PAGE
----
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Facial Features

Figure 1: Facial Features. Top row, left to right: simple face, complex face, wood carved face; bottom row, left to right: rag doll face, square-headed doll face, eyes looking sideways.
Figure 1: Facial Features. Top row, left to right: simple face, complex face, wood carved face; bottom row, left to right: rag doll face, square-headed doll face, eyes looking sideways.

Early palmetto dolls have complex and detailed faces, which could include embroidered eyes, eyebrows, noses, mouths, and even teeth. Most palmetto dolls have embroidered facial features of eyes and a mouth. Later dolls’ features became simple and generic, and include large eyes and a mouth. Other dolls, such as Rag and Skookum dolls, are made with eyes that look to the left or more commonly to the right. It has been written that when a doll looks to the right, it means good health, while those that gaze to the left represent misfortune.

Hairstyles

Hairstyles of the Seminole and Miccosukee women have varied throughout the 20th and 21st centuries, and these changes are reflected in the dolls they create. While it makes sense that the hairstyles could be use to date the dolls, it is not a reliable measure, because the doll maker chooses the style she likes for her dolls.  More information:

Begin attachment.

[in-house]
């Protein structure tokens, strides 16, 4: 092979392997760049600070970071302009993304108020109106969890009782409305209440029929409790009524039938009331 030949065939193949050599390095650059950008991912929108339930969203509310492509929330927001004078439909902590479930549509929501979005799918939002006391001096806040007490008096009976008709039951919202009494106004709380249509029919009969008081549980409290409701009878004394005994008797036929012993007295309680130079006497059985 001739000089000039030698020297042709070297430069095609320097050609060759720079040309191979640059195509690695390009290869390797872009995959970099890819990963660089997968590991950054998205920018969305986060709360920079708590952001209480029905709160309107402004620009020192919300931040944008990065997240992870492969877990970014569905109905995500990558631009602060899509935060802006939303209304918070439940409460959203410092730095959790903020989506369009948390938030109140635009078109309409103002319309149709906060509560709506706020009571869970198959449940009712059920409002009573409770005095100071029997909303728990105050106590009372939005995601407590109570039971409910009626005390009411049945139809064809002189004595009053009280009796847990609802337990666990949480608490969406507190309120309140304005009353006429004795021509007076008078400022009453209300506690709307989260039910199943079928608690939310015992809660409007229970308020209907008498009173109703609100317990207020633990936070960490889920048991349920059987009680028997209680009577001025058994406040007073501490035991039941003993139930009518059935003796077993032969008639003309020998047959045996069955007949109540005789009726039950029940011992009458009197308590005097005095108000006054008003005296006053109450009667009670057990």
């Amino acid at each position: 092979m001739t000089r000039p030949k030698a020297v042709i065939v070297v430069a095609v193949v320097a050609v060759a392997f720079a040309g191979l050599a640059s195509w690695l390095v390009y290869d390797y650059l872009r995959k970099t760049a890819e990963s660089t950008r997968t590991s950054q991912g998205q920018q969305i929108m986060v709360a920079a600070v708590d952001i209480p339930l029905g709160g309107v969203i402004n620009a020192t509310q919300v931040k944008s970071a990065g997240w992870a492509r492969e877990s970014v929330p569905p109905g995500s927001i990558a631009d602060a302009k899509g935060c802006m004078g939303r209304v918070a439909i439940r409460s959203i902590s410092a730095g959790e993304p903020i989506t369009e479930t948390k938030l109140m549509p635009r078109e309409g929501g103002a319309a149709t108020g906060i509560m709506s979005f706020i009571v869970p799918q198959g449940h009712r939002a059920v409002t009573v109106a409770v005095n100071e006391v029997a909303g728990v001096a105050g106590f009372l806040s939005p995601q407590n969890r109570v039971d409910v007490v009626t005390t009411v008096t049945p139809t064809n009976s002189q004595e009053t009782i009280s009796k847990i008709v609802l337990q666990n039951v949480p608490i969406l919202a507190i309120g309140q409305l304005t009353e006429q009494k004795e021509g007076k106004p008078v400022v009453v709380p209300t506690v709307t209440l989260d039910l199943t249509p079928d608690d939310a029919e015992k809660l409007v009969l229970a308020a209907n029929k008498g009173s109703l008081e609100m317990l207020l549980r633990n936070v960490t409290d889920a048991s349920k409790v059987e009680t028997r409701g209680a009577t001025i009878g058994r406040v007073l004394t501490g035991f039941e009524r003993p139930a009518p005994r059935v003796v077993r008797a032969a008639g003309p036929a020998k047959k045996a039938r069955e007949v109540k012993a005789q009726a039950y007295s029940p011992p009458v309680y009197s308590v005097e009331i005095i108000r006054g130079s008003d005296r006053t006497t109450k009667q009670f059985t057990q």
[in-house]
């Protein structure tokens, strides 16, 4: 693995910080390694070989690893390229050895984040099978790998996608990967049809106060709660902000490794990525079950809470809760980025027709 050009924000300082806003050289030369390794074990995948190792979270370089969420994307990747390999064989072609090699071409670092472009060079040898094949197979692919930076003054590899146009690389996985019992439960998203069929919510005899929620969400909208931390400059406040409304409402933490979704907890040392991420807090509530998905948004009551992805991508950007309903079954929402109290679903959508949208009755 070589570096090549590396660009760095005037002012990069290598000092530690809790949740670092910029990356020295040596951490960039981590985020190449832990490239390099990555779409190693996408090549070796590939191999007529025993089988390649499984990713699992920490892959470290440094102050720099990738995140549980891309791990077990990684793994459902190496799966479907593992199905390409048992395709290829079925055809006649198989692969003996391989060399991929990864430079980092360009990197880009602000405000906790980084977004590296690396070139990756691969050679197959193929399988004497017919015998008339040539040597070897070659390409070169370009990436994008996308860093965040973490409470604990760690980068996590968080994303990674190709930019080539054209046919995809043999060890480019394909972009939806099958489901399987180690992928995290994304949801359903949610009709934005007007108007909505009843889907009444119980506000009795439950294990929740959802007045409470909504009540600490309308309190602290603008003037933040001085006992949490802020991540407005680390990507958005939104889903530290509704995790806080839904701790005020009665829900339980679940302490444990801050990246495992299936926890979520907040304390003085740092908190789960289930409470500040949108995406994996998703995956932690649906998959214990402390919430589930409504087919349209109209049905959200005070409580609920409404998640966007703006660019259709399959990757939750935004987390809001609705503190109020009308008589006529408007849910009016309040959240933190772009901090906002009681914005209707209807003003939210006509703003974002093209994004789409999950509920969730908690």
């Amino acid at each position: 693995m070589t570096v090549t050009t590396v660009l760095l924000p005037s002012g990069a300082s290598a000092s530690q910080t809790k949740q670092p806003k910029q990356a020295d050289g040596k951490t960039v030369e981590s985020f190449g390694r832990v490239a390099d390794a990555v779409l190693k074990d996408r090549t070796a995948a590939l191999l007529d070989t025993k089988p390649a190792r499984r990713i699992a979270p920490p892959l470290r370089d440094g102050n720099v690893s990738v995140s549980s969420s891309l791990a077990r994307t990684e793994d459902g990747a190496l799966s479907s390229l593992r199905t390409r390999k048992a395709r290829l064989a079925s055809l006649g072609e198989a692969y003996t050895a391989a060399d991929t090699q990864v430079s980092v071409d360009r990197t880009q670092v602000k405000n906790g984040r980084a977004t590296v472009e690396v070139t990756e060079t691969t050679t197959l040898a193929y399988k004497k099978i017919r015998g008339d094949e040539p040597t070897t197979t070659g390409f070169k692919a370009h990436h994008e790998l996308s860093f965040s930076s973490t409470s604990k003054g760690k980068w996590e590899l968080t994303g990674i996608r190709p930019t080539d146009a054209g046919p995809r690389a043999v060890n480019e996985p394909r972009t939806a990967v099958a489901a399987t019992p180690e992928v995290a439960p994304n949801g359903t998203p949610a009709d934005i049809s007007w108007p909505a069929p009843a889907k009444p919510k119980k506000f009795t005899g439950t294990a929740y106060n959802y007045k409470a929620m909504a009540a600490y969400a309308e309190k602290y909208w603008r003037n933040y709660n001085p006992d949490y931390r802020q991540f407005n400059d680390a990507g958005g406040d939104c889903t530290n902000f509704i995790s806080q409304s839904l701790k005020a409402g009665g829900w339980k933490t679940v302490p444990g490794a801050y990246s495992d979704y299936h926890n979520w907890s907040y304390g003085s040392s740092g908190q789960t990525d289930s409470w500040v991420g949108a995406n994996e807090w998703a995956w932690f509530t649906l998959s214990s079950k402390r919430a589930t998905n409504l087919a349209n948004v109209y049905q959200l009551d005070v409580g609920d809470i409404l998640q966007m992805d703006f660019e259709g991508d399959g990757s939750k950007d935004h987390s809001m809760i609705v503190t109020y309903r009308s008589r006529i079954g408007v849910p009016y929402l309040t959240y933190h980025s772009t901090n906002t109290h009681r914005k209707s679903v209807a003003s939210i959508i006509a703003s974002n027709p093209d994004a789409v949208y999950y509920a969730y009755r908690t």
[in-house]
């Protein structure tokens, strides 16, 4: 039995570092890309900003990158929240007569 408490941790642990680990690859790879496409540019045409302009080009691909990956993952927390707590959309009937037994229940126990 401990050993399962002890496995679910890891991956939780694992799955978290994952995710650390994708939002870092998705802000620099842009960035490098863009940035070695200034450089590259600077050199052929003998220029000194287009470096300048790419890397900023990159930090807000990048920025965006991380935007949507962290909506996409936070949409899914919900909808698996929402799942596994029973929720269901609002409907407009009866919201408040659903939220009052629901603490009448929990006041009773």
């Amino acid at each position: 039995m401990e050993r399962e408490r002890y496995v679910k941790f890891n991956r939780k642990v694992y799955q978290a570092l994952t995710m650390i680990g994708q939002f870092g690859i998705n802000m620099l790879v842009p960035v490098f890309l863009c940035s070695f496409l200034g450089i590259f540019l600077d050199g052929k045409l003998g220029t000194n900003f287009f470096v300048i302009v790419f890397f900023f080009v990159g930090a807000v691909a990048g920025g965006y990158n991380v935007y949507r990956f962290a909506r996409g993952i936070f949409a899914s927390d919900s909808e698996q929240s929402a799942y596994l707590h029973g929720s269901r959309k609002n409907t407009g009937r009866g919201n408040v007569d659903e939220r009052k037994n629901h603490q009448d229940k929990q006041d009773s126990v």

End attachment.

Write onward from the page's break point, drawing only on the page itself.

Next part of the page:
Wooden Doll Hairstyles

Figure 2: Post card of Seminole women's hairstyles (2013-6-7). Donated by Anne Reynolds.
Figure 2: Post card of Seminole women’s hairstyles (2013-6-7). Donated by Anne Reynolds.

Early 19th century male (Figure 3) and female (Figure 4) wooden dolls had carved and painted hair. These dolls showcase the bowl cut (male) and the twisted hair bun (female) of the hairstyle used in the early 1900s. Early dolls lacked detail, but later dolls began to have more shape and detail added to their hair. The female doll in Figure 5 exhibits the hair board shape. The wooden male doll in Figure 6 has a carved and painted turban on top of his head. These turbans, which have traditionally been worn by males since the 1800s, were made of woolen cloth. A man would wrap the woolen cloth around his knee to form the turban for his head. It is noted that in different areas turbans were either worn everyday (southernmost Miccosukee camps) and in others only on special occasions.

 

Figure 7: Photo of woman with rolled hairstyle and hairnet (23412). L. Winternitz Collection.
Figure 7: Photo of woman with rolled hairstyle and hairnet (23412). L. Winternitz Collection.

Yarn and Cloth Hairstyles

When palmetto dolls began to be produced (1918), their hair was made of black yarn. This yarn rolled hairstyle (Figure 8) was designed to represent women’s hairstyles during the 1920s (Figure 7). Women would push all their hair towards their foreheads then place a small rolled cloth behind their hair, they would then flip their hair back over, and secured the hair with a net or hairpins.  Some women in the late 1920s started to decorate their hairnets with beads, which can be seen in Figure 9. Another variation of the rolled hairstyle for dolls is with cloth (Figure 10). Male dolls have a basic bowl-cut hairstyle when it comes to yarn and cloth as can be seen in Figures 11 and 12.